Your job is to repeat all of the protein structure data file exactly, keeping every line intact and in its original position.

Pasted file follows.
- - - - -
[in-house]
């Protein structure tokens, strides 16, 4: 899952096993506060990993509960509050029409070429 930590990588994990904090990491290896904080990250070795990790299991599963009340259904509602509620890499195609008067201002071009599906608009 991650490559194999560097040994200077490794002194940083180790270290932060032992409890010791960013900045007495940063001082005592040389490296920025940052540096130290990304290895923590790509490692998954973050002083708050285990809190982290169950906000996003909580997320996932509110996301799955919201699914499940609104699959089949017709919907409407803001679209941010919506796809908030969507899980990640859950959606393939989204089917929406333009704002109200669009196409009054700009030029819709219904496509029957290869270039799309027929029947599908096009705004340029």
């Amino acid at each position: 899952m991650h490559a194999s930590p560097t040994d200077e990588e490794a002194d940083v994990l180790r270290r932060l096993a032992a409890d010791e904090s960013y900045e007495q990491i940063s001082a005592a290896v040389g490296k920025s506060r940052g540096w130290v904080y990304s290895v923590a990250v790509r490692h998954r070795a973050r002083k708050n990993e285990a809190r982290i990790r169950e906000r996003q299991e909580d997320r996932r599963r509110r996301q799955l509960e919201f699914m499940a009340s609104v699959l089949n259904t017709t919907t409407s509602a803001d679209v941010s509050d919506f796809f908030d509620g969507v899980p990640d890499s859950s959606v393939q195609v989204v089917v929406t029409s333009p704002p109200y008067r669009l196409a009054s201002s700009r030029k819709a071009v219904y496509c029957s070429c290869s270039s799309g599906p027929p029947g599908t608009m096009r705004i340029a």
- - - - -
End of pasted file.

[in-house]
């Protein structure tokens, strides 16, 4: 899952096993506060990993509960509050029409070429 930590990588994990904090990491290896904080990250070795990790299991599963009340259904509602509620890499195609008067201002071009599906608009 991650490559194999560097040994200077490794002194940083180790270290932060032992409890010791960013900045007495940063001082005592040389490296920025940052540096130290990304290895923590790509490692998954973050002083708050285990809190982290169950906000996003909580997320996932509110996301799955919201699914499940609104699959089949017709919907409407803001679209941010919506796809908030969507899980990640859950959606393939989204089917929406333009704002109200669009196409009054700009030029819709219904496509029957290869270039799309027929029947599908096009705004340029």
């Amino acid at each position: 899952m991650h490559a194999s930590p560097t040994d200077e990588e490794a002194d940083v994990l180790r270290r932060l096993a032992a409890d010791e904090s960013y900045e007495q990491i940063s001082a005592a290896v040389g490296k920025s506060r940052g540096w130290v904080y990304s290895v923590a990250v790509r490692h998954r070795a973050r002083k708050n990993e285990a809190r982290i990790r169950e906000r996003q299991e909580d997320r996932r599963r509110r996301q799955l509960e919201f699914m499940a009340s609104v699959l089949n259904t017709t919907t409407s509602a803001d679209v941010s509050d919506f796809f908030d509620g969507v899980p990640d890499s859950s959606v393939q195609v989204v089917v929406t029409s333009p704002p109200y008067r669009l196409a009054s201002s700009r030029k819709a071009v219904y496509c029957s070429c290869s270039s799309g599906p027929p029947g599908t608009m096009r705004i340029a």